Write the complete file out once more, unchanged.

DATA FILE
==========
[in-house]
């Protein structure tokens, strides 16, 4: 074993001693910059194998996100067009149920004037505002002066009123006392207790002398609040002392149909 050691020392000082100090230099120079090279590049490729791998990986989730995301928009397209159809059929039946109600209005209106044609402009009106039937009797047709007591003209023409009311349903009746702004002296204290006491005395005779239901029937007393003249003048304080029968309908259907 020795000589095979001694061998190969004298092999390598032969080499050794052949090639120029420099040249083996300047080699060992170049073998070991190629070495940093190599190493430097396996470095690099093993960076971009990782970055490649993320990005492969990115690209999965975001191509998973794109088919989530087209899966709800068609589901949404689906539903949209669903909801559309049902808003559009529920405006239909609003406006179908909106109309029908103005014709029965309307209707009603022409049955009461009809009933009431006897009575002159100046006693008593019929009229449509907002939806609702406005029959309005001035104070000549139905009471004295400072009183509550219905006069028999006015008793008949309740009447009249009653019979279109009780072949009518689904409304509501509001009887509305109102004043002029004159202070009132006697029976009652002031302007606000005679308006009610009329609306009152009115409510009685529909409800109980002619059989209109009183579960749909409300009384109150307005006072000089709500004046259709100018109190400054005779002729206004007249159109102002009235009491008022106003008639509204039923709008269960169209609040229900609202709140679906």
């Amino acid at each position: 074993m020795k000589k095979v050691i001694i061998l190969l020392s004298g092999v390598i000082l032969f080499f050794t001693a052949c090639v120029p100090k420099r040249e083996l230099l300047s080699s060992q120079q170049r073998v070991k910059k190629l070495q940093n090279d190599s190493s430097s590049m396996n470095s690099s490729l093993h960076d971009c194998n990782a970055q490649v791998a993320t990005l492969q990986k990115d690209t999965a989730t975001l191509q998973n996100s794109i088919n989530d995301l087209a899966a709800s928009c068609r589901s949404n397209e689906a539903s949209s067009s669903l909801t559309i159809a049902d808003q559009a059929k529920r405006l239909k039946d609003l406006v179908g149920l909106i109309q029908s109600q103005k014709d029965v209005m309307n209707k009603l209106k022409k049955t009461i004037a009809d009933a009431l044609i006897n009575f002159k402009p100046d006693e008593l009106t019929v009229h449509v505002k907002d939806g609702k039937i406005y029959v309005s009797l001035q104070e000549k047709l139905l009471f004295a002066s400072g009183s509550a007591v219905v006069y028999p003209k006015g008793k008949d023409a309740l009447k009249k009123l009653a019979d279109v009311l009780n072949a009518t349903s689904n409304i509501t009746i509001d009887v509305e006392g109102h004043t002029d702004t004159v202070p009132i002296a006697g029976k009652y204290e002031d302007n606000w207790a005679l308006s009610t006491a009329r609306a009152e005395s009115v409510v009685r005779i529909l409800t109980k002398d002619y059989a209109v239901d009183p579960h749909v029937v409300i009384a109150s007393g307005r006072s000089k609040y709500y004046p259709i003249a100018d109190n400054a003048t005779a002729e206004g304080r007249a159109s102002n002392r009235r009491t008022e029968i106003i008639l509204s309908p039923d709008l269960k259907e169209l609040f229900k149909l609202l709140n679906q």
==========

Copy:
[in-house]
């Protein structure tokens, strides 16, 4: 074993001693910059194998996100067009149920004037505002002066009123006392207790002398609040002392149909 050691020392000082100090230099120079090279590049490729791998990986989730995301928009397209159809059929039946109600209005209106044609402009009106039937009797047709007591003209023409009311349903009746702004002296204290006491005395005779239901029937007393003249003048304080029968309908259907 020795000589095979001694061998190969004298092999390598032969080499050794052949090639120029420099040249083996300047080699060992170049073998070991190629070495940093190599190493430097396996470095690099093993960076971009990782970055490649993320990005492969990115690209999965975001191509998973794109088919989530087209899966709800068609589901949404689906539903949209669903909801559309049902808003559009529920405006239909609003406006179908909106109309029908103005014709029965309307209707009603022409049955009461009809009933009431006897009575002159100046006693008593019929009229449509907002939806609702406005029959309005001035104070000549139905009471004295400072009183509550219905006069028999006015008793008949309740009447009249009653019979279109009780072949009518689904409304509501509001009887509305109102004043002029004159202070009132006697029976009652002031302007606000005679308006009610009329609306009152009115409510009685529909409800109980002619059989209109009183579960749909409300009384109150307005006072000089709500004046259709100018109190400054005779002729206004007249159109102002009235009491008022106003008639509204039923709008269960169209609040229900609202709140679906």
């Amino acid at each position: 074993m020795k000589k095979v050691i001694i061998l190969l020392s004298g092999v390598i000082l032969f080499f050794t001693a052949c090639v120029p100090k420099r040249e083996l230099l300047s080699s060992q120079q170049r073998v070991k910059k190629l070495q940093n090279d190599s190493s430097s590049m396996n470095s690099s490729l093993h960076d971009c194998n990782a970055q490649v791998a993320t990005l492969q990986k990115d690209t999965a989730t975001l191509q998973n996100s794109i088919n989530d995301l087209a899966a709800s928009c068609r589901s949404n397209e689906a539903s949209s067009s669903l909801t559309i159809a049902d808003q559009a059929k529920r405006l239909k039946d609003l406006v179908g149920l909106i109309q029908s109600q103005k014709d029965v209005m309307n209707k009603l209106k022409k049955t009461i004037a009809d009933a009431l044609i006897n009575f002159k402009p100046d006693e008593l009106t019929v009229h449509v505002k907002d939806g609702k039937i406005y029959v309005s009797l001035q104070e000549k047709l139905l009471f004295a002066s400072g009183s509550a007591v219905v006069y028999p003209k006015g008793k008949d023409a309740l009447k009249k009123l009653a019979d279109v009311l009780n072949a009518t349903s689904n409304i509501t009746i509001d009887v509305e006392g109102h004043t002029d702004t004159v202070p009132i002296a006697g029976k009652y204290e002031d302007n606000w207790a005679l308006s009610t006491a009329r609306a009152e005395s009115v409510v009685r005779i529909l409800t109980k002398d002619y059989a209109v239901d009183p579960h749909v029937v409300i009384a109150s007393g307005r006072s000089k609040y709500y004046p259709i003249a100018d109190n400054a003048t005779a002729e206004g304080r007249a159109s102002n002392r009235r009491t008022e029968i106003i008639l509204s309908p039923d709008l269960k259907e169209l609040f229900k149909l609202l709140n679906q």